Petitions: Internet

To ask the Prime Minister whether he plans to respond to each person who signs up to support each petition on the Number 10 website. (126051)

To ask the Prime Minister (1) whether the email addresses of individuals who sign an e-petition on the Downing street website are kept after the deadline for signing has passed; (126194)

(2) how many individual email addresses were collected as they signed e-petitions on the Downing street website.

I refer the hon. Member to the answer I gave the hon. Member for North-East Hertfordshire (Mr. Heald) on 5 March 2007, Official Report, column 1668W.

Leader of the House

Written Questions

To ask the Leader of the House if he will assess the merits of arranging for the publication in the Official Report of all letters written to hon. Members by Ministers and from chief executives of non departmental public bodies in lieu of a written parliamentary answer. (125344)

Yes. As a result of the hon. Member’s question, I have put in hand the assessment he suggests. I will issue a written ministerial statement when it is complete.

Constitutional Affairs

Committees: Ministerial Attendance

To ask the Minister of State, Department for Constitutional Affairs on what occasions (a) she and (b) departmental Ministers have been requested to appear before committees of (i) devolved institutions and (ii) the European Parliament since 2004; on what topic in each case; how many and what proportion of such requests were accepted; and if she will make a statement. (111572)

It is not possible to find out whether DCA Ministers have been requested to appear before these committees since 2004 without incurring disproportionate cost.

Lord Chancellor: Functions

To ask the Minister of State, Department for Constitutional Affairs pursuant to the answer of 6 February 2007, Official Report, column 881W, on the Lord Chancellor: functions, what the (a) purpose and (b) occasion was of the seven functions that were funded through the public purse. (123762)

Magistrates Courts: Legal Aid

To ask the Minister of State, Department for Constitutional Affairs what recent representations she has received on access to legal aid in cases before magistrates courts. (125461)

Since 2 October 2006, the issue of access to legal aid in cases before the magistrates courts has been raised in approximately 20 pieces of correspondence to my Department.

Smith Institute

To ask the Minister of State, Department for Constitutional Affairs how much money from the public purse (a) her Department and (b) its agencies gave to (i) the Smith Institute and (ii) its subsidiary SI Events Ltd. in each year since 1997; and for what purpose each payment was made. (123107)

The Department and its agencies have not given or paid any monies from the public purse in any year since 1997 to the Smith Institute or its subsidiary SI Events Ltd.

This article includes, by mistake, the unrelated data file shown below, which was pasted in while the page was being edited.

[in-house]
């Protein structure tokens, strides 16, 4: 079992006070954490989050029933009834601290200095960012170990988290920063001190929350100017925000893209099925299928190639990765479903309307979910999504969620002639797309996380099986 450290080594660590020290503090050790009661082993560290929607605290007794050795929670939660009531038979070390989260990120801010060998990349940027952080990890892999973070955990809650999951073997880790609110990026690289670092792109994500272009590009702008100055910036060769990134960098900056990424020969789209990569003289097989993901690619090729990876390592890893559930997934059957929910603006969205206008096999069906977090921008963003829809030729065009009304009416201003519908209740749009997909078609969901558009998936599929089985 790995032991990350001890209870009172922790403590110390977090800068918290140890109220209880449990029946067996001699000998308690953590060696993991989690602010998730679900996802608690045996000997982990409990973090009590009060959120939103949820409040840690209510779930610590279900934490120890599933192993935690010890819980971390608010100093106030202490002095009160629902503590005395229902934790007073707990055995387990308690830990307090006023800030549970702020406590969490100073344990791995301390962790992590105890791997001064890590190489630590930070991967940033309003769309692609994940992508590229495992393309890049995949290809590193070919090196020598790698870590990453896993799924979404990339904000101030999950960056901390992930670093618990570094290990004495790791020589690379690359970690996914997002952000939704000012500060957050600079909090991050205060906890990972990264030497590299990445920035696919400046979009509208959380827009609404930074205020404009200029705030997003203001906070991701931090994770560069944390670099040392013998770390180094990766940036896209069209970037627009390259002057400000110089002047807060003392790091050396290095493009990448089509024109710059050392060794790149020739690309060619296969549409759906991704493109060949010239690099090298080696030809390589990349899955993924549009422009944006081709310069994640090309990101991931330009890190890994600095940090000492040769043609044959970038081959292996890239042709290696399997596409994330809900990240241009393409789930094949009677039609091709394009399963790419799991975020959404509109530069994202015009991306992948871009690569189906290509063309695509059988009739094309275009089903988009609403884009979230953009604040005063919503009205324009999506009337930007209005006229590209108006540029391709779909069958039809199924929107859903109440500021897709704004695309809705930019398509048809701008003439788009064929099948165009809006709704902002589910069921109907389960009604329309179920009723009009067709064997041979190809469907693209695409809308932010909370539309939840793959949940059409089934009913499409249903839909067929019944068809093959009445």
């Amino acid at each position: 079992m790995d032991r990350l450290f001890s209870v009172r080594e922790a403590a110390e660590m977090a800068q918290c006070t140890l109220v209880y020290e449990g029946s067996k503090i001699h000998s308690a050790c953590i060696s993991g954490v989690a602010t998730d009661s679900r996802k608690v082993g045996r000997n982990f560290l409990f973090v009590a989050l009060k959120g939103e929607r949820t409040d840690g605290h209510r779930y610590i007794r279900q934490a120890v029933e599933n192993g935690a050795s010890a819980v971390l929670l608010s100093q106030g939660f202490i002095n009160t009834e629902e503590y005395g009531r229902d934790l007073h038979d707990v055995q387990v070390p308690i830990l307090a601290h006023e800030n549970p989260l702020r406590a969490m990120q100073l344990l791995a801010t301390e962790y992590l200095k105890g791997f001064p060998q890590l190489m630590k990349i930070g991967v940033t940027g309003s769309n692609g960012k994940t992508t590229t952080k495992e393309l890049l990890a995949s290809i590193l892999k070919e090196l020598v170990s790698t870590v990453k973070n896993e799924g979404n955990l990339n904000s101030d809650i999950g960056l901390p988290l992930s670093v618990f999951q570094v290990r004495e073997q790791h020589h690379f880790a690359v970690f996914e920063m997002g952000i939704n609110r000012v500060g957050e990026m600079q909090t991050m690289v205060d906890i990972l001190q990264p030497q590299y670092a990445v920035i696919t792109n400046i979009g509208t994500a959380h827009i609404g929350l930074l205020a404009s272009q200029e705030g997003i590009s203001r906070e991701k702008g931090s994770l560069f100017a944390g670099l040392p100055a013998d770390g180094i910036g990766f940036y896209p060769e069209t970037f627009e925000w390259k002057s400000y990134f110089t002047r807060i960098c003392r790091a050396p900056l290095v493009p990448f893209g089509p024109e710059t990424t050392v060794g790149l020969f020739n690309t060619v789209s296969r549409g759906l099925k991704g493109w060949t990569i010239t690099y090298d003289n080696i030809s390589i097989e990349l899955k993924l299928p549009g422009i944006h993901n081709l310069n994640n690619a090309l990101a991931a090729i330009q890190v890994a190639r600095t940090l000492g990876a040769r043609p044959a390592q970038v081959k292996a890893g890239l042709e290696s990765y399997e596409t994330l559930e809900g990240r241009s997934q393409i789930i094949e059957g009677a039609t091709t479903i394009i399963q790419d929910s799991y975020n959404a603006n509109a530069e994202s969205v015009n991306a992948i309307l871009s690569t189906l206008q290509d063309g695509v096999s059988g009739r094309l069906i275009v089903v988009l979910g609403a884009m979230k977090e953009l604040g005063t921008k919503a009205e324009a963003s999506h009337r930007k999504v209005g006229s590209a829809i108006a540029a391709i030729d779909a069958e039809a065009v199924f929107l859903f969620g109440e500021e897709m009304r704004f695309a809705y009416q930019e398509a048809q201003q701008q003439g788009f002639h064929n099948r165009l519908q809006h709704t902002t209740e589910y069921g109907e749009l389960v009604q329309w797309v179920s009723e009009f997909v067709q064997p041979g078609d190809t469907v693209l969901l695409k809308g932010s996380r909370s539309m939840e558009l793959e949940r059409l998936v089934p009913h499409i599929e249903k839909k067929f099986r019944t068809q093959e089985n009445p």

Foreign and Commonwealth Office

British Overseas Territories

To ask the Secretary of State for Foreign and Commonwealth Affairs which (a) uninhabited and (b) other overseas island territories are UK possessions. (125860)

The British Overseas Territories of the British Antarctic Territory, the British Indian Ocean Territory, South Georgia and the South Sandwich Islands have no indigenous populations. The other British Overseas Territories are Anguilla, Bermuda, the British Virgin Islands, the Cayman Islands, the Falkland Islands, Gibraltar, Montserrat, the Pitcairn Islands, St. Helena and its dependencies (Ascension and Tristan da Cunha), the Turks and Caicos Islands, and the Sovereign Base Areas of Akrotiri and Dhekelia in Cyprus. The British Antarctic Territory and Gibraltar are not islands.

Brunei

To ask the Secretary of State for Foreign and Commonwealth Affairs when her Department last engaged in formal discussions with the government of Brunei Darussalam; and what was discussed at that meeting. (125847)

I met Pehim Lim, Second Minister of Foreign Affairs, on 4 December 2006. This was the most recent formal ministerial-level meeting. We discussed the close and constructive UK-Brunei bilateral relationship, the Association of South East Asian Nations, Burma and interfaith issues.

We also have regular discussions with the Bruneian government at an official level on a range of issues, in London and Bandar Seri Begawan.

To ask the Secretary of State for Foreign and Commonwealth Affairs whether (a) she and (b) representatives from her Department have any plans to visit Brunei Darussalam in 2007 to build bilateral relations. (125848)

My right hon. Friend the Foreign Secretary has no current plans to visit Brunei, but there are regular visits by officials in both directions. The bilateral relationship between the UK and Brunei is close, based on historical ties, with strong defence, education and trade links.

I met Pehim Lim, Second Minister of Foreign Affairs, on 4 December 2006. This was the most recent formal ministerial-level meeting. We discussed the close and constructive UK-Brunei bilateral relationship, the Association of South East Asian Nations, Burma and interfaith issues.

Democratic Republic of Congo: Armed Conflict

To ask the Secretary of State for Foreign and Commonwealth Affairs what representations her Department has made to the United Nations on resolving the conflict in the Democratic Republic of Congo; and what estimate she has made of the impact this conflict has had on numbers of people seeking asylum from that country within the United Kingdom. (125846)